The majority of athletes, and particularly Kenyan ones, enter the field for financial reasons. However, the desire to amass wealth can lead anyone—not only runners—to make poor choices.
Bernad Barmasai, a Kenyan 3,000-meter steeplechase runner, is a tragic example of how greed can lead people astray.
Barmasai's words cost him the prize money at the 1999 Weltklasse Golden Meeting held in Zurich, Switzerland.
In those days, the Ksh118 million prize for a Golden League winner was mandated by the International Association of Athletics Federations (USD1 million). The Kenyan competitor has finished first in four of the league's Golden League contests.
Barmasai seemed to have the prize money in the palm of his hand, but he made a major mistake at the worst possible time.
From the start, Barmasai, who was racing with his countryman and friend Christopher Koskei, took command of the competition. The race was going swimmingly for the Keiyo South native until the last stretch, when he simply ran out of steam.
Even though he was five years older than the other competitors, Koskei unleashed a tremendous surge in the final lap. A Kalenjin phrase, "Metowo," was reportedly murmured by Barmasai as Koskei closed in on him.
Metowo is a Kiswahili word that means "leave it to me" in English.
Koskei slowed down after a brief conversation between the two Kenyans, allowing the former world record holder to sprint to victory in 8:05.16. Then, Koskei picked up the pace and ran a final 8:05.43 to place second.
After a comprehensive investigation, the International Association of Athletics Federations concluded that Barmasai had fixed the race and was therefore unable to collect the prize money.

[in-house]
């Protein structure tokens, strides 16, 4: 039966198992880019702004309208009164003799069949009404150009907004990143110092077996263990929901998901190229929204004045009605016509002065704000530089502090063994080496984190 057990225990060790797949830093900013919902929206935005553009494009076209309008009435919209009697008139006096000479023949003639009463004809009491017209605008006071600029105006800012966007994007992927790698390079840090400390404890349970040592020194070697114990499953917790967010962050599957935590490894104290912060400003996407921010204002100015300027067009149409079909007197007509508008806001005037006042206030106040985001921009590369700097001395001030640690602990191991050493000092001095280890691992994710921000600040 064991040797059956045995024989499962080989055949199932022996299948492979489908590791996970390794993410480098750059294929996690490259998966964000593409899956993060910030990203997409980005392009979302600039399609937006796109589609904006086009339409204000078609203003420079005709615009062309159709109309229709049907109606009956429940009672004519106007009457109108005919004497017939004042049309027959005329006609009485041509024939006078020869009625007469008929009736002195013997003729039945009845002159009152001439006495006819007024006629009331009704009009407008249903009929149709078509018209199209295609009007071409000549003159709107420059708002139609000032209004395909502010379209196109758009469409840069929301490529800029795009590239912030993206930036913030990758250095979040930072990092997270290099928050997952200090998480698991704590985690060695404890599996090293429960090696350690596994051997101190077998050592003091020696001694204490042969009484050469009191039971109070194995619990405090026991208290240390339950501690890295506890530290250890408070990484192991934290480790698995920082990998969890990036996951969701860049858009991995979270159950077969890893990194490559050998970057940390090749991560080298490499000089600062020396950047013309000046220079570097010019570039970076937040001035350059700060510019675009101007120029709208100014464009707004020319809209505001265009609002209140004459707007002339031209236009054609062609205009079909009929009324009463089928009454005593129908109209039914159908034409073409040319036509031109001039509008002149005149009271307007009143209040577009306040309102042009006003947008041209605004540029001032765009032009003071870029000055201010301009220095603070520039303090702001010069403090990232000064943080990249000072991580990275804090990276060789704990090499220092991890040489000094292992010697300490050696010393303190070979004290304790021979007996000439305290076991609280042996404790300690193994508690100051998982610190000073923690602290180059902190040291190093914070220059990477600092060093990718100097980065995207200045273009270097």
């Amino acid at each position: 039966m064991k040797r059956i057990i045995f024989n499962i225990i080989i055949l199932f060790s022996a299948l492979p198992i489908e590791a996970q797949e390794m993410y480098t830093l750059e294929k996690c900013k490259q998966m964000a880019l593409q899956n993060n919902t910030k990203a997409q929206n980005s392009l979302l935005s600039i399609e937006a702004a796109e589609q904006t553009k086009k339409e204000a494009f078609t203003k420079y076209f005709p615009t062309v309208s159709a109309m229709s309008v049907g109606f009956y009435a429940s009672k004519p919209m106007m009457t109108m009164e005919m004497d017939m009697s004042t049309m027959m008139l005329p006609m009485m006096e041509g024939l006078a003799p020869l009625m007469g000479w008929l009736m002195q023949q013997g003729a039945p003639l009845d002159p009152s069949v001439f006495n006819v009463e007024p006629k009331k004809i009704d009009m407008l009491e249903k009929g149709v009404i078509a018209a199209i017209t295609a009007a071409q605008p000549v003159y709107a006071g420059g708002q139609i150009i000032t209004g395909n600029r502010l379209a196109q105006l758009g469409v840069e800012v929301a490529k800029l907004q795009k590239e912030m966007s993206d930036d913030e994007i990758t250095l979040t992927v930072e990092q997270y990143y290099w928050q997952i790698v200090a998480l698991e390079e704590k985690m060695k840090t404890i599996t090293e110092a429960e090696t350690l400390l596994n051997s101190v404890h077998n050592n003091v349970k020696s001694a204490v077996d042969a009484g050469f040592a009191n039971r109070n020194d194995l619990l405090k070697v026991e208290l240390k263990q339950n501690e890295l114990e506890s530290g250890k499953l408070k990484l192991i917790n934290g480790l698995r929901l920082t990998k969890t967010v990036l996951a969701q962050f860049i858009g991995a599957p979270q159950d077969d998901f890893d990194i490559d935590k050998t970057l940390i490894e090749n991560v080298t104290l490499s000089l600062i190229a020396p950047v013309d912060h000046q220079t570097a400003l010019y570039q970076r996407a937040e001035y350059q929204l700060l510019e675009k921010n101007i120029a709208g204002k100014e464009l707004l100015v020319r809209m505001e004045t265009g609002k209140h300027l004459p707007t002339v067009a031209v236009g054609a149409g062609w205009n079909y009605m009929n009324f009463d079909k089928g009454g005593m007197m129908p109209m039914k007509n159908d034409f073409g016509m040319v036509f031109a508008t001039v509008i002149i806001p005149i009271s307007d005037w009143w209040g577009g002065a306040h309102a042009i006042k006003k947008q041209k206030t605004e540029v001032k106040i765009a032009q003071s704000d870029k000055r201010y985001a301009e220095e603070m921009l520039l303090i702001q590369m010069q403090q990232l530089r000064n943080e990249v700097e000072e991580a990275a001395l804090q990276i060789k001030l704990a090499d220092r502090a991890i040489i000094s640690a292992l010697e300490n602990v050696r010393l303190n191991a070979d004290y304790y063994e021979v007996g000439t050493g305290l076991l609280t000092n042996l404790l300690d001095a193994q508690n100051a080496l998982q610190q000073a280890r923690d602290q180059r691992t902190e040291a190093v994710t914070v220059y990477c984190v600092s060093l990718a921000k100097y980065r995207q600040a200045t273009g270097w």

Despite all of the time, effort, and dedication he put into training this season, he went back to Kenya empty-handed.
Moments after crossing the finish line first, Barmasai reportedly told international reporters that he planned to split the prize money with Koskei.
To quote an observer: "Koskei's final 100 meters were outstanding. I went up to him as he passed and made some small chat. But for the fact that he is a buddy and we have to get along, he would have won today. We're splitting the pot with our buddies,' Standard Sports said.
Barmasai refuted charges that he had fixed the race, saying that his victory was due to weariness, delight, and his inability to speak English well enough. The international press, he said, had misquoted him.
The women's and men's Golden Boot winners that year were Gabriela Szabo of Romania and Wilson Kipketer of Kenya.
After years of retirement from competitive sports, Barmasai has claimed that they are still close friends with Koskei.
We were supposed to split the jackpot money in 1999, but we ended up being great friends regardless. There has been no recent encounter between us (myself and Koskei). I ran into him at the Eldoret City Marathon, and we talked about our previous competitions in the '90s and '00s," Barmasai said.
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